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Design down the Avenue 

This Saturday marks a chance for residents of the Upper Monroe to stake a claim for the future of their neighborhood.

Local architects, city planners, and neighborhood residents will be banding together for a day-long design charrette. And there are some big topics to address during the brainstorming session: the Culver Road Armory, Cobbs Hill, retail along Monroe Avenue....

The Upper Monroe Neighborhood is that triangle of city residential streets along Culver and Monroe bounded by 490.

"It's not a neighborhood that's in bad shape, but it's in mediocre shape. And it's been in mediocre shape for a while now," says Elizabeth Wallace. Wallace doesn't actually live in the neighborhood, but she's a member of the economic committee of Third Presbyterian Church, one of the key players in the charrette.

When Wallace views the neighborhood, she sees a ton of potential for improvement. Upper Monroe is home to one of the city's more desirable residential streets --- the picturesque Crossman Terrace --- but it's also home to a high number of rental properties and vacant buildings.

"We don't want to accuse anybody of allowing loitering or drug dealing, but some of that does occur," Wallace says. "If landlords improve their property, they can charge more rent."

When it comes to the Armory, that mammoth structure on Culver near the 490 overpass that has been rumored most recently to become a performing arts complex, residents will get a chance to voice their opinions.

The Armory is home to "a tremendous amount of greenspace and building space," says Rochester Regional Community Design Center Executive Director Joni Monroe, who will be leading the charrette. "The performing arts center idea is still on the table, though. And focus groups will be encouraged to be sensitive to that."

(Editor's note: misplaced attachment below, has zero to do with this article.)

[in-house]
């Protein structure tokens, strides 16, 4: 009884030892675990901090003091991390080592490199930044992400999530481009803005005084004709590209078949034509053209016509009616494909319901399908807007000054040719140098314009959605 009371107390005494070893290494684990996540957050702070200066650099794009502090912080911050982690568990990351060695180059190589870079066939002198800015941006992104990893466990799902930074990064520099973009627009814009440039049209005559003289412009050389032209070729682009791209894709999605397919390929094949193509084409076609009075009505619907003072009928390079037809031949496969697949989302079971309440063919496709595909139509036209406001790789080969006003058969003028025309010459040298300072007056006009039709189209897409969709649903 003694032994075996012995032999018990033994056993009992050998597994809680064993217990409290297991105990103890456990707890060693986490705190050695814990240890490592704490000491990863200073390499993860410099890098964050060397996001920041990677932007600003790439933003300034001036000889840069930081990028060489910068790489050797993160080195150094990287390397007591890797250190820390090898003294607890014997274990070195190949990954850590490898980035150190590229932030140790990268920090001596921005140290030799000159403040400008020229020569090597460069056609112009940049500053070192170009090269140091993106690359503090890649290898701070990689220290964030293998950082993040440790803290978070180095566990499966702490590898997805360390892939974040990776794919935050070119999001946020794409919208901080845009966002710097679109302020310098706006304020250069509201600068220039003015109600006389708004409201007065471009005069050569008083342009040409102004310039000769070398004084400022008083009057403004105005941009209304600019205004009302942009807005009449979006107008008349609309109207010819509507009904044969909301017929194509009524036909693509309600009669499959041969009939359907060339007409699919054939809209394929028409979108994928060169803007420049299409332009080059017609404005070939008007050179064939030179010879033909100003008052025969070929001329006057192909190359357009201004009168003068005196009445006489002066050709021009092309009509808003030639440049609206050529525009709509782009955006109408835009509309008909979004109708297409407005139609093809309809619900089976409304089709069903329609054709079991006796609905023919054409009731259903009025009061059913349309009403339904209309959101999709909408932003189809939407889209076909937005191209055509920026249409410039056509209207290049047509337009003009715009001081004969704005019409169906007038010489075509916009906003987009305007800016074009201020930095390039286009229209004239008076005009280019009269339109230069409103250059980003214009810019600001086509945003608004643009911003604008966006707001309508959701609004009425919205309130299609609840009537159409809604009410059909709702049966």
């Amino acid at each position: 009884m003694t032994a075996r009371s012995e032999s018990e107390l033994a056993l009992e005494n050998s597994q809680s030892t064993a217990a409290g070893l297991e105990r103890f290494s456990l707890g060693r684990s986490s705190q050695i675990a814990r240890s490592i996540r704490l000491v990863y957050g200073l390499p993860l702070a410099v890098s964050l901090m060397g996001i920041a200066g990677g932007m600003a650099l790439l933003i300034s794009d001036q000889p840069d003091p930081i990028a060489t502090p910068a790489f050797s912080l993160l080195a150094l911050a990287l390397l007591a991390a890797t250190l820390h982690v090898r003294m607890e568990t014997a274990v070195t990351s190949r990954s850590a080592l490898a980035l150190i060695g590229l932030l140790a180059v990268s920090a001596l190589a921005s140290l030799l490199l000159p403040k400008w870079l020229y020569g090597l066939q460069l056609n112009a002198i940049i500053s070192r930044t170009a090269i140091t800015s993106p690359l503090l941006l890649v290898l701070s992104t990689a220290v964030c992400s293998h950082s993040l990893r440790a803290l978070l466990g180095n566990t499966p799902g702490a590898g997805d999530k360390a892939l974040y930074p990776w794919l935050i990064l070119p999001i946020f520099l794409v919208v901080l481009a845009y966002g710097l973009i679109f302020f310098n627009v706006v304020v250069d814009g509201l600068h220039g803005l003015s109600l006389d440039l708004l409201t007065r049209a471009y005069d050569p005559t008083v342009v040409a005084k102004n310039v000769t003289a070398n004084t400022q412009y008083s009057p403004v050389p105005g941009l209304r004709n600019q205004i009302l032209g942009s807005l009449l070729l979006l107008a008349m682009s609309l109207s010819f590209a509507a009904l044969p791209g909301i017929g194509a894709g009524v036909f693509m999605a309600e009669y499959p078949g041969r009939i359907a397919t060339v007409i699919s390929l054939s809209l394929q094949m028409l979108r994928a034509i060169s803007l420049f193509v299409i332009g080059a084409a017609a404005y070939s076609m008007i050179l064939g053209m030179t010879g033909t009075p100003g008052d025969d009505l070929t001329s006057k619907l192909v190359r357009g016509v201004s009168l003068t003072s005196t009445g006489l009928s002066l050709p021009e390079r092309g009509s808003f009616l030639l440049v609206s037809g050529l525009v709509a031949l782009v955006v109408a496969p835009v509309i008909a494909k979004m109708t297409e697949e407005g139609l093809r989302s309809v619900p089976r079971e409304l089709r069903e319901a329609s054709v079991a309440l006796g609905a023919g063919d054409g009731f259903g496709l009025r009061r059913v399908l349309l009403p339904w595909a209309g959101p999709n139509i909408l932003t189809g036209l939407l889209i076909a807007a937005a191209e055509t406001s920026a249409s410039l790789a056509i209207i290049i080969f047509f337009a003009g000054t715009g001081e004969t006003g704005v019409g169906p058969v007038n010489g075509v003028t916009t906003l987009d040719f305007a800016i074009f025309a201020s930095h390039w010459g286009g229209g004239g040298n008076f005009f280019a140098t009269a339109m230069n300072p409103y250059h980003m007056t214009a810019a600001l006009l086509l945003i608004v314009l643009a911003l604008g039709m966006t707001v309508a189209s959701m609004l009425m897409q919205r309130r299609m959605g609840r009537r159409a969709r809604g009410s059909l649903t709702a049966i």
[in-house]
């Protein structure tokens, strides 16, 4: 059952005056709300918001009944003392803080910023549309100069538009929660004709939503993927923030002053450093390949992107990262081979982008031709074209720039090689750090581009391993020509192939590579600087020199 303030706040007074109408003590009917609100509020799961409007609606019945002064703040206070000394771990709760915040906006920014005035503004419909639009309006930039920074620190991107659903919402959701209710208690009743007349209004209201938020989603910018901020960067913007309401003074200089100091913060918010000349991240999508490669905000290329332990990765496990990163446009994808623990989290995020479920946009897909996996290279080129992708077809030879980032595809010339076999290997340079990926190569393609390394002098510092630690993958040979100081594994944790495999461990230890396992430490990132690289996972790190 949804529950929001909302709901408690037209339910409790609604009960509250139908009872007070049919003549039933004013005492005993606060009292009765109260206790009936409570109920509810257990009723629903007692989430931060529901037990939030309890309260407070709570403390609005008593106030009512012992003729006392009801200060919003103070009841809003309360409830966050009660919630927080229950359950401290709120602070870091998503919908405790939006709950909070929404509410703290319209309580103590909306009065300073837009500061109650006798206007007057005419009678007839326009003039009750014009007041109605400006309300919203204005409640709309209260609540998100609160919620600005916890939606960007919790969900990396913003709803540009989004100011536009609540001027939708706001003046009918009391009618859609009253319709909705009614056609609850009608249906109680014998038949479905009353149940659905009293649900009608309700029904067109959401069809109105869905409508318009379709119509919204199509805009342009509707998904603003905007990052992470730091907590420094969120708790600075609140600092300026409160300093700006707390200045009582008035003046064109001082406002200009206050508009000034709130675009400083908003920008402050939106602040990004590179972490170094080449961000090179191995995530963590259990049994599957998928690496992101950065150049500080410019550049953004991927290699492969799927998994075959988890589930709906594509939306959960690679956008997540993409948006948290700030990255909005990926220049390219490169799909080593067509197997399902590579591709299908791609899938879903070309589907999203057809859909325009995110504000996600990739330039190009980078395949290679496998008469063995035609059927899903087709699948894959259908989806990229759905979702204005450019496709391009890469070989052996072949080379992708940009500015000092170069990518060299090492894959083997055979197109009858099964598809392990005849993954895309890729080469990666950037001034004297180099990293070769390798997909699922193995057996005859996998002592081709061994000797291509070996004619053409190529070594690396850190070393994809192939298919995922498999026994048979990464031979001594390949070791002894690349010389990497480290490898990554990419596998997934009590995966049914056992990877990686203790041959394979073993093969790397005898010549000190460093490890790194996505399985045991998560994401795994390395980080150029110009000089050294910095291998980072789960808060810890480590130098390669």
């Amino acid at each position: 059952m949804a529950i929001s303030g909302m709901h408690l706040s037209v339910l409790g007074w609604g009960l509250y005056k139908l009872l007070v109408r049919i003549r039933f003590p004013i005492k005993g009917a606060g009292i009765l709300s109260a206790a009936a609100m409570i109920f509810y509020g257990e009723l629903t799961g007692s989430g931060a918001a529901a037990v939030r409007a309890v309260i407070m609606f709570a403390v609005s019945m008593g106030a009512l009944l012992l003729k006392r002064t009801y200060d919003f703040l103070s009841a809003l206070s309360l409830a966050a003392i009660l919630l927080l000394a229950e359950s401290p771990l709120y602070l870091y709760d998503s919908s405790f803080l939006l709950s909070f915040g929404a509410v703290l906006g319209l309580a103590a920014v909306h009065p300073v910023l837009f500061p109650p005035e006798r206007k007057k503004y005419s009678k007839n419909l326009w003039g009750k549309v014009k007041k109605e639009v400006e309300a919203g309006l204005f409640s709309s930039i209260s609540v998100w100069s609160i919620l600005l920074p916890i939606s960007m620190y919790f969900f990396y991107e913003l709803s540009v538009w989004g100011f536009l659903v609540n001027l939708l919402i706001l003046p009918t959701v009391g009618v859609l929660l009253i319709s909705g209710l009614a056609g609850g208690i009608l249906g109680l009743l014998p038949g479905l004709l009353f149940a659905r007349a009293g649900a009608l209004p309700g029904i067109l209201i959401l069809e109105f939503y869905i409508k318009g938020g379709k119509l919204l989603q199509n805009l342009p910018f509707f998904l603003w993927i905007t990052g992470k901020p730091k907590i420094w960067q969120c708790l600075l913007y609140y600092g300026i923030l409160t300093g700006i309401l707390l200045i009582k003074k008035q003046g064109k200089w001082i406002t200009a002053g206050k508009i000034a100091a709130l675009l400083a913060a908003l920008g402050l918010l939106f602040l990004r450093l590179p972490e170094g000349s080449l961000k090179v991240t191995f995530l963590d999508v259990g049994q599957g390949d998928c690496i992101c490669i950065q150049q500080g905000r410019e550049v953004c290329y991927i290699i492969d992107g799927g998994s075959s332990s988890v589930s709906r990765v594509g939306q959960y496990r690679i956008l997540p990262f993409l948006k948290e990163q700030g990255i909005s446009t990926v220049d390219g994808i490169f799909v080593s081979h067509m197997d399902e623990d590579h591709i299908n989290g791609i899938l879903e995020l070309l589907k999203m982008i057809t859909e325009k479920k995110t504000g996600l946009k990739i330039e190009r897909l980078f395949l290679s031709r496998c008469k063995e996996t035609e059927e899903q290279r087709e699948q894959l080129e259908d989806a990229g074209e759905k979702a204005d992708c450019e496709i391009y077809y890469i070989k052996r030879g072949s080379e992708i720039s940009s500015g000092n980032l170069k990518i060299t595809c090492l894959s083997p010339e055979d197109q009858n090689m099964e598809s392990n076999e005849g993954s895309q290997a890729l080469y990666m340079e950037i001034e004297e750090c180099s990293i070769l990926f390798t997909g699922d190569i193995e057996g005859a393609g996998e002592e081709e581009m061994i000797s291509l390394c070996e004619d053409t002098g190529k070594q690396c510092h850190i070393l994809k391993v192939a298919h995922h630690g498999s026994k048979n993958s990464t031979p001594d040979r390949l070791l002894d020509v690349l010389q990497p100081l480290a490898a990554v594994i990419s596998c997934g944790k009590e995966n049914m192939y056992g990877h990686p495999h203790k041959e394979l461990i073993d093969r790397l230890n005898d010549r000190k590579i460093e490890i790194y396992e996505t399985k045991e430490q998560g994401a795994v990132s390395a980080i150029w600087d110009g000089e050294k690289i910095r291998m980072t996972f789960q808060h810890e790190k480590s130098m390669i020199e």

Some Upper Monroe residents feel Cobbs Hill Park along Culver Road "is not very inviting," says Wallace. "We'd like to make it a more vital part of the community. There are lots of little things that can be done to make that section of the park more inviting."

All this brainstorming is great, but what becomes of it once the day is done?

All the written comments from the charrette will be compiled into a summary report. Then a smaller steering committee will use the report to establish a list of short- and long-term goals for the neighborhood. This will be followed by more public meetings. And from there?

"It really depends," Monroe says. "There are a lot of possibilities. The most dramatic example of what can happen during a charrette is ARTWalk [the award-winning urban art trail along University Avenue]. That's a dramatic development. But it depends on the area and what's readily achievable."

And when it comes to solving the problem of vacant properties, Monroe says all you have to do is look back to University Avenue circa 1980.

"The entire Flatiron Building was vacant," she says. "My Upton Park house, when I purchased it in 1978, was boarded up. Nothing will turn around unless people roll up their sleeves. I don't care what community you live in. If there are vacancies, they are vacant for a reason. Over time, if dollars are invested and physical changes take place, everybody gets a sense of community to work together. Bringing people together around some of these issues makes the community stronger."

The Upper Monroe Neighborhood Association's Design Charrette takes place on Saturday, October 16, at New Life Presbyterian Church, corner of Monroe and Rosedale, from 8:30 a.m. to 4 p.m. Continental breakfast and buffet lunch provided. Pre-registration preferred. 256-2720.

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